Ghopte, Nepal is a small village located inside Langtang National Park. This tiny town was created solely for tourism as it is a major point connecting the Gosaikunda Trek to the Helambu Trek. Although the town doesn’t offer much of its own history, it sits surrounded by other villages with major religious significance to both Hindus and Tibetan Buddhists.
Brief History of Ghopte, Nepal
Ghopte, Nepal was created solely for tourism and is made up of three teahouses, therefore it doesn’t hold a lot of its own history. However, the areas surrounding it are some of the most religious destinations in Nepal. The Helambu region located to the south is a cultural mecca for the Yolmo/Hyolmo people. It holds several highly sacred sites which were visited by Guru Rinpoche (the founder of Tibetan Buddhism) around 600 years ago.
North of Ghopte, higher in the mountains, lies Gosaikunda Lake which is considered extremely holy to both Hindus and Buddhists. It’s a major pilgrimage site in the country which is most famous in August during the Janai Purnima Festival.
A lesser known destination nearby is Dupcheswar Mandir (Shiva temple) which people visit during the full moon of Mangsir (on the Nepali calendar). There’s a large festival that day and thousands of devout Hindus come to pray to have children and some even get married there.
It’s believed that a man in the village had a cow, but it stopped giving milk. He followed the cow to see why, and it turned out she was feeding her milk to Lord Shiva. Dupcheswar Mandir (temple) was built in that spot and those who come to pray to Shiva bring milk as an offering.
Ghopte Village Guide
Sherpa & Nepali
Ghopte, Nepal Altitude:
3,430 m (11,253 feet)
67% compared to 100% at sea level
Ghopte Village Population:
There are only three buildings in Ghopte village and six people take care of the teahouses. In off-season, only one teahouse remains open and the other villagers go back to their home villages nearby.
Best Time of Year to Visit:
It’s best to visit in the peak season around October or November as the skies are clear offering great views. It’s also a popular destination during the Janai Purnima Festival when pilgrims trek to Gosaikunda around August.
Wild Animals in the Region:
Animals in the Langtang National Park region include musk deer, Himalayan tahr (looks like a large mountain goat), red pandas, Himalayan black bears, snow leopards, ghoral (looks like a small goat/deer), mountain mice, gray langur monkeys, and over 250 different bird species.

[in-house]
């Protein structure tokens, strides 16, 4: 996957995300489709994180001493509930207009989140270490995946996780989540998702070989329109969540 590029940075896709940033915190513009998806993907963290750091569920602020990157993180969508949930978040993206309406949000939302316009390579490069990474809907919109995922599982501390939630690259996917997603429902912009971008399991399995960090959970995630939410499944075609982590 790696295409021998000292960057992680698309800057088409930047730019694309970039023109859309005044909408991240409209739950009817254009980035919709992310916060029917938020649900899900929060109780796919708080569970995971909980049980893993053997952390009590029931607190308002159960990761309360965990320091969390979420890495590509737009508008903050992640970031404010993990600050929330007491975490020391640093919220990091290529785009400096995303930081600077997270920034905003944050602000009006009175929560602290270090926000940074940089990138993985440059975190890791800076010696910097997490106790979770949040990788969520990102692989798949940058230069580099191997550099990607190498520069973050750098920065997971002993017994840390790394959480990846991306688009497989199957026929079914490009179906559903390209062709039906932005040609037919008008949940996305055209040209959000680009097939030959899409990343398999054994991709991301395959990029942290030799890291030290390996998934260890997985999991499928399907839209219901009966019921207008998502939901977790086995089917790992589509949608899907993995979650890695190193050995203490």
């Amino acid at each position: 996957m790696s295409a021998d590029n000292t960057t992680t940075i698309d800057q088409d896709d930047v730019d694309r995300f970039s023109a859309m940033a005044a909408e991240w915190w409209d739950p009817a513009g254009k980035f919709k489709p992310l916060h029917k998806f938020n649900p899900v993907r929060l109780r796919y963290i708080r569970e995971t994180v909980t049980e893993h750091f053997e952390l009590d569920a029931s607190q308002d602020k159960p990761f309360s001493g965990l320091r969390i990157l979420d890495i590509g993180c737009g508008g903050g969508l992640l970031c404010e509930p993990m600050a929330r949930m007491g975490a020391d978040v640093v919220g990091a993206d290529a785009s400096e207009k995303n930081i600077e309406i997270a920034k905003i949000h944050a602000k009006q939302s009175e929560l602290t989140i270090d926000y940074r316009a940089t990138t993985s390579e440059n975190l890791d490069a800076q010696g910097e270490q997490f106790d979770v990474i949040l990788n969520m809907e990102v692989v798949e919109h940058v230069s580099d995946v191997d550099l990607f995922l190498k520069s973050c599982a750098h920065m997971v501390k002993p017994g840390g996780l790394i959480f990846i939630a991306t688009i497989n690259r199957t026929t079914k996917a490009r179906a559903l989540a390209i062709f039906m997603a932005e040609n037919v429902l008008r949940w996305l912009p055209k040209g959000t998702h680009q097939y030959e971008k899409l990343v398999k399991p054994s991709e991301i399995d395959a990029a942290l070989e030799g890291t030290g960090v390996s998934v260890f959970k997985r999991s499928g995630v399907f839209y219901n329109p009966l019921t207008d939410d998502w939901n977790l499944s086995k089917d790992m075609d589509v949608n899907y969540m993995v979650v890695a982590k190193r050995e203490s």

Ghopte is located inside Langtang National Park. It’s a 7 hour walk from Gosaikunda and a few days walk from any road. It’s located northeast of Kathmandu.
Ghopte requires a Langtang National Park Permit which costs 3,000 rupees (about $26). This permit can be purchased on the way at the park entrance or in advance at the Nepal Tourism Board office in Kathmandu.
NTC or Ncell service:
There is no NTC or NCell service in Ghopte.
What to Eat in Ghopte
Most villages in Nepal recommend you try the local dal bhat (rice, dal, and curries) which varies from region to region. The villagers here also recommend trying Tibetan tea (butter tea) and shyakpa (Sherpa stew).
Things to do in Ghopte, Nepal
Ghopte is a small village with only a few teahouses and no other buildings. Therefore, there isn’t much to do except to sit back and relax. Watch the sunset, read a book by the fire, play cards, and enjoy a nice meal. Most people come here to trek to Gosaikunda.
Ghopte Lodges & Teahouses
Types of accommodation:
Number of accommodations:
Two in lower Ghopte and one in Upper Ghopte.
Namaste Guest House – There were only two teahouses in the main area of Ghopte. A large tour group was in the other one, so we never checked it out. However, I enjoyed hanging out with and talking to the teahouse owner in Namaste Guest House. The food was great and they were kind hosts.
Price of a Room:
1500 rupees (about $15.00 USD) for a double room.
Price of Veg Dal Bhat:
700 rupees (about $7.00 USD)
There is solar power and charging a device costs 200 rupees (about $2.00 USD)
There is only one shared squat toilet for all the rooms. It was very clean and located inside. We were the only two people staying there, so it wasn’t an issue, but it may be a problem if the teahouse is crowded and a lot of people need to share it at the same time.
Hot showers are not available.
Wifi is available for 200 rupees (about $2.00 USD) a day.
Ghopte, Nepal Photography
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Michelle Della Giovanna
Writer at Full Time Explorer
I’m just your average New Yorker who quit her job in the fashion industry to explore the world. Come find out what it’s like to trade in five-inch heels for squat toilets.